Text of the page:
Over engineering humanised-jobnames

I recently took the opportunity to heavily over engineer what should have been about 15 lines of python into a docker based microservice called humanised-jobname. I had a small application that I wanted to add Docker-esque memorable names to and over the course of a few lunch breaks I essentially built an entire repository around the equivalent to 12 lines of code from the Moby container name generator. And I enjoyed every minute of it.

Just to highlight how gold plated this is, here’s the original Docker / Moby code in its glory.

// GetRandomName generates a random name from the list of adjectives and surnames in this package
// formatted as "adjective_surname". For example 'focused_turing'. If retry is non-zero, a random
// integer between 0 and 10 will be added to the end of the name, e.g `focused_turing3`
func GetRandomName(retry int) string {
        name := fmt.Sprintf("%s_%s", left[rand.Intn(len(left))], right[rand.Intn(len(right))])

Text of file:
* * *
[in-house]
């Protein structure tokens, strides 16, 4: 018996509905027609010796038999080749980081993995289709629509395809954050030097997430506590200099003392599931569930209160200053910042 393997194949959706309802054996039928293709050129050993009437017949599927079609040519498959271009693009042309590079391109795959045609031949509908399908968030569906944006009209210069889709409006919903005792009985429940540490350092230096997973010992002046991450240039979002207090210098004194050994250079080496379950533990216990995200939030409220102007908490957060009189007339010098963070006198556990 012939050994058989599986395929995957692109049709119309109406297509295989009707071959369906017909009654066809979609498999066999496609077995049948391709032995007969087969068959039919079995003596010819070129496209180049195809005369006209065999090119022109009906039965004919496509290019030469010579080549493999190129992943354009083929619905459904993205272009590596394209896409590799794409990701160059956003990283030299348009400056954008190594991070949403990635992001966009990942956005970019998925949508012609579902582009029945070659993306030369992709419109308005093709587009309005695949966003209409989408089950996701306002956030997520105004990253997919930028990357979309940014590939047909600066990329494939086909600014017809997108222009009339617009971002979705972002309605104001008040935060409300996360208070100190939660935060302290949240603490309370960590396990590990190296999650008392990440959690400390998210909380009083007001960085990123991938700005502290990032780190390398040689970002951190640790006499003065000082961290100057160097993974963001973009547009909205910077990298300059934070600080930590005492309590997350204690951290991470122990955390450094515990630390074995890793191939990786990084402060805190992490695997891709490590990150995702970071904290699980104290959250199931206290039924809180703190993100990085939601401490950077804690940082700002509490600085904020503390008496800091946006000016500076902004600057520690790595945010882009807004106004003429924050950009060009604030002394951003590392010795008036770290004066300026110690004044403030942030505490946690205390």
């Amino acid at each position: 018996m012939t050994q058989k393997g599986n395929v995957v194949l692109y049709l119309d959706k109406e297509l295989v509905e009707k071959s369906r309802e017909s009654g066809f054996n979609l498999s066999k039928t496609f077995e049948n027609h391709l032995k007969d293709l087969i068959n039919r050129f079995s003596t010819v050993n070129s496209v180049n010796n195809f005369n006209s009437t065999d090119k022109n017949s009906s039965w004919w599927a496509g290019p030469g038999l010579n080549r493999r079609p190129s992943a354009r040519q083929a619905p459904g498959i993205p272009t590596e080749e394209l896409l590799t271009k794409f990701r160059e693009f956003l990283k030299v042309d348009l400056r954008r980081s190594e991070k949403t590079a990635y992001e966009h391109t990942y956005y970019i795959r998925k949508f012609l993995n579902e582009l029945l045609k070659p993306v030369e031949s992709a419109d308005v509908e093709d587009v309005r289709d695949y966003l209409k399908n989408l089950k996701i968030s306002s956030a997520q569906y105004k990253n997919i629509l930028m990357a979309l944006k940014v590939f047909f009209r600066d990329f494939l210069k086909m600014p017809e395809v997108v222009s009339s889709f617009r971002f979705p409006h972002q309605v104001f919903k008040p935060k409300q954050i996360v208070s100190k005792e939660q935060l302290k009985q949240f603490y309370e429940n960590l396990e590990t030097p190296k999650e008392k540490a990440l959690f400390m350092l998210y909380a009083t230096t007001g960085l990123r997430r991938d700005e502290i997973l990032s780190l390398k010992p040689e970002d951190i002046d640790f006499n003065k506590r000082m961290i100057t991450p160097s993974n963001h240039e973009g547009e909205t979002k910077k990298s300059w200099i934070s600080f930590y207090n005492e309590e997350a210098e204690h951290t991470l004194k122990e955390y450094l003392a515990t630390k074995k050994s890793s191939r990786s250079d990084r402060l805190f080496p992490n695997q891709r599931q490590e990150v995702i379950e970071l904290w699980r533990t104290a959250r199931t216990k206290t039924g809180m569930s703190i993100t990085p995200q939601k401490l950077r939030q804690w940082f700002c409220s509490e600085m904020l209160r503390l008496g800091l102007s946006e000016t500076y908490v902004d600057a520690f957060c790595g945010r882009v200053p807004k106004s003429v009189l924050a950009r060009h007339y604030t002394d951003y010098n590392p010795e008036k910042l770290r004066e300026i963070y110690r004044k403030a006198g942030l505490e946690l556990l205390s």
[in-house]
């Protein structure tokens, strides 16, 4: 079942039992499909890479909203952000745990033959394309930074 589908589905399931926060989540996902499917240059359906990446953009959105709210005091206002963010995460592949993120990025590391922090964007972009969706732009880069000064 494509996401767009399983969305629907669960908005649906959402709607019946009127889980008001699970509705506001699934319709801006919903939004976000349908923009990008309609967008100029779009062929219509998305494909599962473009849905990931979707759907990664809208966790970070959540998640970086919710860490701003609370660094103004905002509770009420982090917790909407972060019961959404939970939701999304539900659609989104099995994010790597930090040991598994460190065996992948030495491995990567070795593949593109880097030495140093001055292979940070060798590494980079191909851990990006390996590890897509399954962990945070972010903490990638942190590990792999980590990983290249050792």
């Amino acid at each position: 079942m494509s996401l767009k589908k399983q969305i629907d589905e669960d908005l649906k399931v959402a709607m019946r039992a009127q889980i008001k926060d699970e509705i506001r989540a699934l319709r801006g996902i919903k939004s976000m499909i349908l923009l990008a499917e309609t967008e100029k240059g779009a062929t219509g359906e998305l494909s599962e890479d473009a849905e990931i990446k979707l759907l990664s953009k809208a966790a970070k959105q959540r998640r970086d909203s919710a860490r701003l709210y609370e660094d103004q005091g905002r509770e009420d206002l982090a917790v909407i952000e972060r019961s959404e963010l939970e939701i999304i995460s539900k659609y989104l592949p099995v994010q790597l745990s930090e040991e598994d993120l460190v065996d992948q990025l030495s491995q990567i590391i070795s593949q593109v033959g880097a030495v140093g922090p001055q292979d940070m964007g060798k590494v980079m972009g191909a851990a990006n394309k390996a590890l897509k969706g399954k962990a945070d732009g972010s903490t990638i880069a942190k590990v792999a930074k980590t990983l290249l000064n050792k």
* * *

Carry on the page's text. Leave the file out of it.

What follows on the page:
if name == "boring_wozniak" /* Steve Wozniak is not boring */ {
                goto begin

        if retry > 0 {
                name = fmt.Sprintf("%s%d", name, rand.Intn(10))
        return name

My .dependabot.yml configuration file alone is more than twice the length of that code. Once I had the basic class written to do the mass computation of returning two words joined by a user specified string (gasp!) I couldn’t help myself and ended up using it as a test bed for a handful of things I’ve had on my investigate list for a while. I ended up wrapping it in flask, adding prometheus metrics, experimenting with some testing libraries and then running the whole thing through a couple of different python and docker linting tool chains to see which ones I liked. This tiny chunk of actual service code provided me a chance to play with:

It’s been one of my most productive side projects in a long time. The core is small enough that adding extra tooling around it is quick to iterate over and its single core purpose is focused enough that you can easily see if something’s bringing value. I’ve found myself smiling whenever I’ve bolted another thing onto the side of the project and it’s given me a place to try out things I’d never finish evaluating in the context of larger projects.